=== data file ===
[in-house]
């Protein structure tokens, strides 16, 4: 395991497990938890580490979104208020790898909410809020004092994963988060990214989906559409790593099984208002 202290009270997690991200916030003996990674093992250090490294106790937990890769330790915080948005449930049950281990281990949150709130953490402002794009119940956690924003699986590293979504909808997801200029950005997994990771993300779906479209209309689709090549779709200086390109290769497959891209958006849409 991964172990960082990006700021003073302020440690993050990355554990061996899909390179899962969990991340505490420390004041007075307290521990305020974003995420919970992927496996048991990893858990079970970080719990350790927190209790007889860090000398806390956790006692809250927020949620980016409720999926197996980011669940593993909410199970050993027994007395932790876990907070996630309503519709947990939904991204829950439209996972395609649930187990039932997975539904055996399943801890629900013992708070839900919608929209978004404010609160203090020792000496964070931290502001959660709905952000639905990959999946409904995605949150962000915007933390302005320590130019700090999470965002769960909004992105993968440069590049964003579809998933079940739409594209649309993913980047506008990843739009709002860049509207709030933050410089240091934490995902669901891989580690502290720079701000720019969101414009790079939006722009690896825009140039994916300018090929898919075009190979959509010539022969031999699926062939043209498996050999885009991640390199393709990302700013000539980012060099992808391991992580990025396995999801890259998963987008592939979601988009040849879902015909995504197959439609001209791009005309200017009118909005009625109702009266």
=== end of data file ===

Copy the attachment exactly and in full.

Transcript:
[in-house]
């Protein structure tokens, strides 16, 4: 395991497990938890580490979104208020790898909410809020004092994963988060990214989906559409790593099984208002 202290009270997690991200916030003996990674093992250090490294106790937990890769330790915080948005449930049950281990281990949150709130953490402002794009119940956690924003699986590293979504909808997801200029950005997994990771993300779906479209209309689709090549779709200086390109290769497959891209958006849409 991964172990960082990006700021003073302020440690993050990355554990061996899909390179899962969990991340505490420390004041007075307290521990305020974003995420919970992927496996048991990893858990079970970080719990350790927190209790007889860090000398806390956790006692809250927020949620980016409720999926197996980011669940593993909410199970050993027994007395932790876990907070996630309503519709947990939904991204829950439209996972395609649930187990039932997975539904055996399943801890629900013992708070839900919608929209978004404010609160203090020792000496964070931290502001959660709905952000639905990959999946409904995605949150962000915007933390302005320590130019700090999470965002769960909004992105993968440069590049964003579809998933079940739409594209649309993913980047506008990843739009709002860049509207709030933050410089240091934490995902669901891989580690502290720079701000720019969101414009790079939006722009690896825009140039994916300018090929898919075009190979959509010539022969031999699926062939043209498996050999885009991640390199393709990302700013000539980012060099992808391991992580990025396995999801890259998963987008592939979601988009040849879902015909995504197959439609001209791009005309200017009118909005009625109702009266």